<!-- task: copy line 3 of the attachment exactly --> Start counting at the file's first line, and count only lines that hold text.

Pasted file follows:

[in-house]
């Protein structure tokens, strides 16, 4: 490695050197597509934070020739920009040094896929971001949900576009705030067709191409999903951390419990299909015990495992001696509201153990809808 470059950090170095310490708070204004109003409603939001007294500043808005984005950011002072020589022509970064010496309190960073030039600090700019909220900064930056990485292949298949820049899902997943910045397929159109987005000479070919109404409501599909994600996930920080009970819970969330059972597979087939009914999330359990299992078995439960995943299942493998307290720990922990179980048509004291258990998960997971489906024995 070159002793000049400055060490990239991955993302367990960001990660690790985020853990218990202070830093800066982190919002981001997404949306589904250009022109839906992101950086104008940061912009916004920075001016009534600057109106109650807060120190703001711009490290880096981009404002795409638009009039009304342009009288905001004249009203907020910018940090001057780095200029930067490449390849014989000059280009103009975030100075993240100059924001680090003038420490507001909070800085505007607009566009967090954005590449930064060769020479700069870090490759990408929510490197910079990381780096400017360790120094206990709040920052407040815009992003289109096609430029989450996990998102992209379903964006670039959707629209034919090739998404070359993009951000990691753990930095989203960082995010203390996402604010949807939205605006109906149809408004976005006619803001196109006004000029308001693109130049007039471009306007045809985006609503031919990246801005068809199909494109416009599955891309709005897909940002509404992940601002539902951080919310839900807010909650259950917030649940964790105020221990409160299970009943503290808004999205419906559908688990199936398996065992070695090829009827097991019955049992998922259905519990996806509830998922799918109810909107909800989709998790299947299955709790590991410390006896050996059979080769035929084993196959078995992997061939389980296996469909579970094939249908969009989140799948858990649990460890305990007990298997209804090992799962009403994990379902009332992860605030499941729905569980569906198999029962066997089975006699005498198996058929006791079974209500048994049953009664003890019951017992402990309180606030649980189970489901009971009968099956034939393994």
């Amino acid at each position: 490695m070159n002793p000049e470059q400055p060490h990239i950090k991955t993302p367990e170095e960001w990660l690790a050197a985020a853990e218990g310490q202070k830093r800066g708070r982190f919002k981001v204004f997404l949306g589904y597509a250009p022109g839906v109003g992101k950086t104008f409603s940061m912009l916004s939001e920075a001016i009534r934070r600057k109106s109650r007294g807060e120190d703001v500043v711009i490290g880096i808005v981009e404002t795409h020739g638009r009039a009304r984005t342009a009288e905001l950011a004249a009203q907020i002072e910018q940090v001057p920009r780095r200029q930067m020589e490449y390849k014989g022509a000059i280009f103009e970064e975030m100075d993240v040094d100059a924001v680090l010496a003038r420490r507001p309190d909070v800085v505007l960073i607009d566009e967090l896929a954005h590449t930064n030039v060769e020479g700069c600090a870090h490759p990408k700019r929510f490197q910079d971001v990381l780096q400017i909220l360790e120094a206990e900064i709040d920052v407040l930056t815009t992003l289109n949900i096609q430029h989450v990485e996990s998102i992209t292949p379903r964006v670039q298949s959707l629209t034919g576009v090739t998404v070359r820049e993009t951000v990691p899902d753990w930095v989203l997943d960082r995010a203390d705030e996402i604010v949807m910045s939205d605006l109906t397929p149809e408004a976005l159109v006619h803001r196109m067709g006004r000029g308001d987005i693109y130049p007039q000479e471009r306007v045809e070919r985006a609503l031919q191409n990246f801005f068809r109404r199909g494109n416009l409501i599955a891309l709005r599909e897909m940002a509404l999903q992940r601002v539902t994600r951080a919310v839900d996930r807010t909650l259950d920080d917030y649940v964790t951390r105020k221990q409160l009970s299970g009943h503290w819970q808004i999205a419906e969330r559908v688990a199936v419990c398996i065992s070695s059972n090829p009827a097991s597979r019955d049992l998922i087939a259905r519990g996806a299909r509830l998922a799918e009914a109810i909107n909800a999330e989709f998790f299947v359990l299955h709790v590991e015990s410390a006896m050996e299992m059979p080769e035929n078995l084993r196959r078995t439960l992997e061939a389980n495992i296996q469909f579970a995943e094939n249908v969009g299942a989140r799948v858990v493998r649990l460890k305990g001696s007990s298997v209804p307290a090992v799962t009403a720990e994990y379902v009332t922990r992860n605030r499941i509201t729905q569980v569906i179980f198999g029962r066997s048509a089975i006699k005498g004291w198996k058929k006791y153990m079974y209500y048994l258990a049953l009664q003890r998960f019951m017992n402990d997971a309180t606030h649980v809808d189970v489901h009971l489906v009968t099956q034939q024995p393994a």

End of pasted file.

């Amino acid at each position: 490695m070159n002793p000049e470059q400055p060490h990239i950090k991955t993302p367990e170095e960001w990660l690790a050197a985020a853990e218990g310490q202070k830093r800066g708070r982190f919002k981001v204004f997404l949306g589904y597509a250009p022109g839906v109003g992101k950086t104008f409603s940061m912009l916004s939001e920075a001016i009534r934070r600057k109106s109650r007294g807060e120190d703001v500043v711009i490290g880096i808005v981009e404002t795409h020739g638009r009039a009304r984005t342009a009288e905001l950011a004249a009203q907020i002072e910018q940090v001057p920009r780095r200029q930067m020589e490449y390849k014989g022509a000059i280009f103009e970064e975030m100075d993240v040094d100059a924001v680090l010496a003038r420490r507001p309190d909070v800085v505007l960073i607009d566009e967090l896929a954005h590449t930064n030039v060769e020479g700069c600090a870090h490759p990408k700019r929510f490197q910079d971001v990381l780096q400017i909220l360790e120094a206990e900064i709040d920052v407040l930056t815009t992003l289109n949900i096609q430029h989450v990485e996990s998102i992209t292949p379903r964006v670039q298949s959707l629209t034919g576009v090739t998404v070359r820049e993009t951000v990691p899902d753990w930095v989203l997943d960082r995010a203390d705030e996402i604010v949807m910045s939205d605006l109906t397929p149809e408004a976005l159109v006619h803001r196109m067709g006004r000029g308001d987005i693109y130049p007039q000479e471009r306007v045809e070919r985006a609503l031919q191409n990246f801005f068809r109404r199909g494109n416009l409501i599955a891309l709005r599909e897909m940002a509404l999903q992940r601002v539902t994600r951080a919310v839900d996930r807010t909650l259950d920080d917030y649940v964790t951390r105020k221990q409160l009970s299970g009943h503290w819970q808004i999205a419906e969330r559908v688990a199936v419990c398996i065992s070695s059972n090829p009827a097991s597979r019955d049992l998922i087939a259905r519990g996806a299909r509830l998922a799918e009914a109810i909107n909800a999330e989709f998790f299947v359990l299955h709790v590991e015990s410390a006896m050996e299992m059979p080769e035929n078995l084993r196959r078995t439960l992997e061939a389980n495992i296996q469909f579970a995943e094939n249908v969009g299942a989140r799948v858990v493998r649990l460890k305990g001696s007990s298997v209804p307290a090992v799962t009403a720990e994990y379902v009332t922990r992860n605030r499941i509201t729905q569980v569906i179980f198999g029962r066997s048509a089975i006699k005498g004291w198996k058929k006791y153990m079974y209500y048994l258990a049953l009664q003890r998960f019951m017992n402990d997971a309180t606030h649980v809808d189970v489901h009971l489906v009968t099956q034939q024995p393994a």